To understand young people’s intentions, authorities have to get to grips with the slang they use to communicate. But the relationship between the street slang used by many young people every day and the secret codes deployed by gang members while planning and boasting about crimes is not always straightforward, and lends itself to misunderstandings.
That’s where I come in. I have collected slang for as long as I can remember, and since the early 1990s I have taught about it too, and published dictionaries and articles to record and analyse it. Since 2009, I have been assisting law enforcement agencies and defence lawyers to make sense of evidence in criminal trials that hinge on slang terms most people are unable to decipher. Decoding and translating this language can help both young victims of violence and the young people who are wrongly accused of perpetrating it.
Violence and vernacular
Most academics and teachers in the UK pay slang little attention: it is, after all, the language of outsiders, of rebellion, of bad behaviour and mockery. But I find colourful, unorthodox language like slang inherently interesting: it creatively exploits English in a way that both renews the language and gives a voice to marginal, misunderstood communities.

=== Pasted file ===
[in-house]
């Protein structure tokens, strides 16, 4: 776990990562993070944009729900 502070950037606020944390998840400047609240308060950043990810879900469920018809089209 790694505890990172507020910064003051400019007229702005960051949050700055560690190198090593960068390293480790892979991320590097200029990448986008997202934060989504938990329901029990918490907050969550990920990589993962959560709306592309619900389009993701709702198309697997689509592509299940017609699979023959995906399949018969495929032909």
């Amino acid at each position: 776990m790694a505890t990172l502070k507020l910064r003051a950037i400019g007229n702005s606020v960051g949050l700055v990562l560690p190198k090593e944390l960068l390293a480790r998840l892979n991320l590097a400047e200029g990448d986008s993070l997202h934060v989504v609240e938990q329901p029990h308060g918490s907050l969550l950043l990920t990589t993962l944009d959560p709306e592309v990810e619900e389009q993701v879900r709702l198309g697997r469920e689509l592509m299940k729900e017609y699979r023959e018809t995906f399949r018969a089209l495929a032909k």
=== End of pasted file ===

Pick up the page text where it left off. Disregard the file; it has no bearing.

This includes ways of speaking that mix local and imported words and pronunciations, that have developed in London as well as other European cities. One of these vernaculars – called “multicultural London English” or Urban British English – has now spread far beyond the capital and can be heard even in rural streets and playgrounds.
Young criminals, of course, share the same accents, intonations, day-to-day vocabulary and grammatical novelties as all the other users of Urban British English. So I get involved when the meanings of slang terms are unclear, or when their interpretation is disputed by defence and prosecution in court. The same slang term may have more than one meaning: “plug”, for instance, may mean stab or shoot, or may refer to a drug contact or drug supply; “toys” can refer to drugs, drug paraphernalia, cars or guns.